LinkedIn is handing over $1.25 million to some users but it’s not because of any contest or prize.
The cash is being doled out after the social network agreed to pay up to users whose passwords were hacked and then posted online. The lawyers representing those users whose passwords were targeted and later posted argued LinkedIn was to blame for not ensuring the information was encrypted.
Consumer Affairs reports the $1.25 million will be split up among 800,000 users.
While that case has been settled, there’s another legal battle involving LinkedIn that is expected to reach a finale soon. That case involves instances where users complained LinkedIn used their e-mail addresses to carpet bomb their contacts with spam e-mails. The users argue LinkedIn did not ask their permission to access their contacts and then use that information.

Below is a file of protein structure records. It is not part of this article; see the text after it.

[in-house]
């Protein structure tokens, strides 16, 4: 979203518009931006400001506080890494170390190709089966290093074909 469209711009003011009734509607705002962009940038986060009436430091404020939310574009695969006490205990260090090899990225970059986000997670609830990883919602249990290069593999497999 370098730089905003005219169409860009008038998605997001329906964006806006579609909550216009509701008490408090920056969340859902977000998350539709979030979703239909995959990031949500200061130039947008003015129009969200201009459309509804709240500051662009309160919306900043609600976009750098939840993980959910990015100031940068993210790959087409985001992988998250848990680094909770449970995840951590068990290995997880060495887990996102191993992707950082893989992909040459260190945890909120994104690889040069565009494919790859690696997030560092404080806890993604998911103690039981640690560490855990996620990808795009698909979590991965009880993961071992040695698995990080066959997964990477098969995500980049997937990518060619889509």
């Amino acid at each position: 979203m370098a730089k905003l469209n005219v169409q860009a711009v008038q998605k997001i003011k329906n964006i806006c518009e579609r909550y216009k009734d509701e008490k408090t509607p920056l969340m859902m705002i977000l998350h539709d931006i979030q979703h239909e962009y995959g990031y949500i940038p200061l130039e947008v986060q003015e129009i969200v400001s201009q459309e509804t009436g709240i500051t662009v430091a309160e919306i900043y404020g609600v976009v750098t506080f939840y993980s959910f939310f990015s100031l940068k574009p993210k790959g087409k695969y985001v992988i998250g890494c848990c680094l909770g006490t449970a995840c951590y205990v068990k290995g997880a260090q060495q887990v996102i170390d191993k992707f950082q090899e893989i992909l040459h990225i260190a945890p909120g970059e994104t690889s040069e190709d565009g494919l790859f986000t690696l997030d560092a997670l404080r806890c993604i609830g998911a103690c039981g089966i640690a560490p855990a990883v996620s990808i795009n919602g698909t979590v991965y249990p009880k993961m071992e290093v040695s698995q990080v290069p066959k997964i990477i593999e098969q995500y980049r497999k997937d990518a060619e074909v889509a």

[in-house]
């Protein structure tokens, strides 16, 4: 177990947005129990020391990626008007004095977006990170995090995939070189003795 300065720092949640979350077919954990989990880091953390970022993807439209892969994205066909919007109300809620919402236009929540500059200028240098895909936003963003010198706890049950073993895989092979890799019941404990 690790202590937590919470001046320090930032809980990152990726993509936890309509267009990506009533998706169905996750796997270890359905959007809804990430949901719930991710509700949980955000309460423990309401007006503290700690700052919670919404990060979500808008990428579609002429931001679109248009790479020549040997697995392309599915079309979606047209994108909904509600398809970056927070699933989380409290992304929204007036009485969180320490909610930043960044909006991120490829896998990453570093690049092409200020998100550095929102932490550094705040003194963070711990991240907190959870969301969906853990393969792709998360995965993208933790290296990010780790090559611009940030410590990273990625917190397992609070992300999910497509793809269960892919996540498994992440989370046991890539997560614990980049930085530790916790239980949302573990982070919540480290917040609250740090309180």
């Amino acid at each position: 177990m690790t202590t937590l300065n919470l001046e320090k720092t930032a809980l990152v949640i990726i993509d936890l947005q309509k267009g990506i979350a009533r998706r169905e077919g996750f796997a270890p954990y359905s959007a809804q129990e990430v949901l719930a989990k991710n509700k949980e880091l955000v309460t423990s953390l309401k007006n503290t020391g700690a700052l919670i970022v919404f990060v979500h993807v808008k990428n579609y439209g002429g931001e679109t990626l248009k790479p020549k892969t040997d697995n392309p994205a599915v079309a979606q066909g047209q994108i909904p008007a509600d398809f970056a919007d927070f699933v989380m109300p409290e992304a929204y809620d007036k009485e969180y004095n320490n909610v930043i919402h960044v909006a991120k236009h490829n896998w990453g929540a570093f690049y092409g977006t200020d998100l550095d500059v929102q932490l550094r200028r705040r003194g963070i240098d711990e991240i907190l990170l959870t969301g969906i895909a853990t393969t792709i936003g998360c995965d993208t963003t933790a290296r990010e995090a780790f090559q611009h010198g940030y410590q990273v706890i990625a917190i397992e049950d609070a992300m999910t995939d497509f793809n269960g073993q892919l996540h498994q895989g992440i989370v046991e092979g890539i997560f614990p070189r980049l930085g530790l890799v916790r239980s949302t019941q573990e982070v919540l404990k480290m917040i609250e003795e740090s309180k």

Users claimed, Courthouse News reports, LinkedIn downloaded the e-mail addresses despite promises “[w]e will not e-mail anyone without your permission.”
The e-mails sent to those in users’ contact lists were ones endorsing LinkedIn’s products and services to potential new users. There were also follow-up e-mails sent.
A proposed settlement in the case has been granted preliminary approval with February 2016 set as the month when an agreed settlement is expected to be presented.